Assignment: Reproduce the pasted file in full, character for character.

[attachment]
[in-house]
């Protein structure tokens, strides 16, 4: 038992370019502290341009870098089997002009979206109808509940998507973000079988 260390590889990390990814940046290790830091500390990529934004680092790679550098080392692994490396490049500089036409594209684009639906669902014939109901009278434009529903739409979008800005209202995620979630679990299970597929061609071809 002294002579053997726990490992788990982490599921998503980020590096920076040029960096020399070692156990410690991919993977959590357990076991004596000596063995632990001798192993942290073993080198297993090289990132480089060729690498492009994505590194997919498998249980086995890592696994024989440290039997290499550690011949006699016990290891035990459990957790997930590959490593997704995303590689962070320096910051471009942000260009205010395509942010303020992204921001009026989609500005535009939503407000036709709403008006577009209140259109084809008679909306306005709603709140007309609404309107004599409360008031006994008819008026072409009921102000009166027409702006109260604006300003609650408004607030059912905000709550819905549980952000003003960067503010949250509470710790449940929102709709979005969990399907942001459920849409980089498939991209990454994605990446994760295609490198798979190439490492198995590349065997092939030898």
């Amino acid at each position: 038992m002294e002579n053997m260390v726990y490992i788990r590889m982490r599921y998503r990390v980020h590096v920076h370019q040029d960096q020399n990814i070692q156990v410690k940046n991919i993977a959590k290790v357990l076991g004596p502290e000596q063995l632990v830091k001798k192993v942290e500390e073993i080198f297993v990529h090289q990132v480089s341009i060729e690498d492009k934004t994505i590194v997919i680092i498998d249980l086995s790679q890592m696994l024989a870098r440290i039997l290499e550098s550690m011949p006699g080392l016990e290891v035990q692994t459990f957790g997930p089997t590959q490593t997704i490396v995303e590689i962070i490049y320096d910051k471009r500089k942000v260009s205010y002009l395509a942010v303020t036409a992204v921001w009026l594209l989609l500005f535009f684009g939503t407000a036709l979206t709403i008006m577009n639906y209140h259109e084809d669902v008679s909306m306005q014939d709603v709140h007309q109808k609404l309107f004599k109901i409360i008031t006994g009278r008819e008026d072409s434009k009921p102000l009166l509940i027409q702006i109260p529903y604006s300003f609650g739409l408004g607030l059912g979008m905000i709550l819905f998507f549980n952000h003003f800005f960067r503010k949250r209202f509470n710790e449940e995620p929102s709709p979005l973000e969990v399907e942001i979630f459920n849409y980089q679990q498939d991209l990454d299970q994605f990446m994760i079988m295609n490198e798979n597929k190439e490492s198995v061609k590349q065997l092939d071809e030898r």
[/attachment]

[in-house]
């Protein structure tokens, strides 16, 4: 038992370019502290341009870098089997002009979206109808509940998507973000079988 260390590889990390990814940046290790830091500390990529934004680092790679550098080392692994490396490049500089036409594209684009639906669902014939109901009278434009529903739409979008800005209202995620979630679990299970597929061609071809 002294002579053997726990490992788990982490599921998503980020590096920076040029960096020399070692156990410690991919993977959590357990076991004596000596063995632990001798192993942290073993080198297993090289990132480089060729690498492009994505590194997919498998249980086995890592696994024989440290039997290499550690011949006699016990290891035990459990957790997930590959490593997704995303590689962070320096910051471009942000260009205010395509942010303020992204921001009026989609500005535009939503407000036709709403008006577009209140259109084809008679909306306005709603709140007309609404309107004599409360008031006994008819008026072409009921102000009166027409702006109260604006300003609650408004607030059912905000709550819905549980952000003003960067503010949250509470710790449940929102709709979005969990399907942001459920849409980089498939991209990454994605990446994760295609490198798979190439490492198995590349065997092939030898």
């Amino acid at each position: 038992m002294e002579n053997m260390v726990y490992i788990r590889m982490r599921y998503r990390v980020h590096v920076h370019q040029d960096q020399n990814i070692q156990v410690k940046n991919i993977a959590k290790v357990l076991g004596p502290e000596q063995l632990v830091k001798k192993v942290e500390e073993i080198f297993v990529h090289q990132v480089s341009i060729e690498d492009k934004t994505i590194v997919i680092i498998d249980l086995s790679q890592m696994l024989a870098r440290i039997l290499e550098s550690m011949p006699g080392l016990e290891v035990q692994t459990f957790g997930p089997t590959q490593t997704i490396v995303e590689i962070i490049y320096d910051k471009r500089k942000v260009s205010y002009l395509a942010v303020t036409a992204v921001w009026l594209l989609l500005f535009f684009g939503t407000a036709l979206t709403i008006m577009n639906y209140h259109e084809d669902v008679s909306m306005q014939d709603v709140h007309q109808k609404l309107f004599k109901i409360i008031t006994g009278r008819e008026d072409s434009k009921p102000l009166l509940i027409q702006i109260p529903y604006s300003f609650g739409l408004g607030l059912g979008m905000i709550l819905f998507f549980n952000h003003f800005f960067r503010k949250r209202f509470n710790e449940e995620p929102s709709p979005l973000e969990v399907e942001i979630f459920n849409y980089q679990q498939d991209l990454d299970q994605f990446m994760i079988m295609n490198e798979n597929k190439e490492s198995v061609k590349q065997l092939d071809e030898r």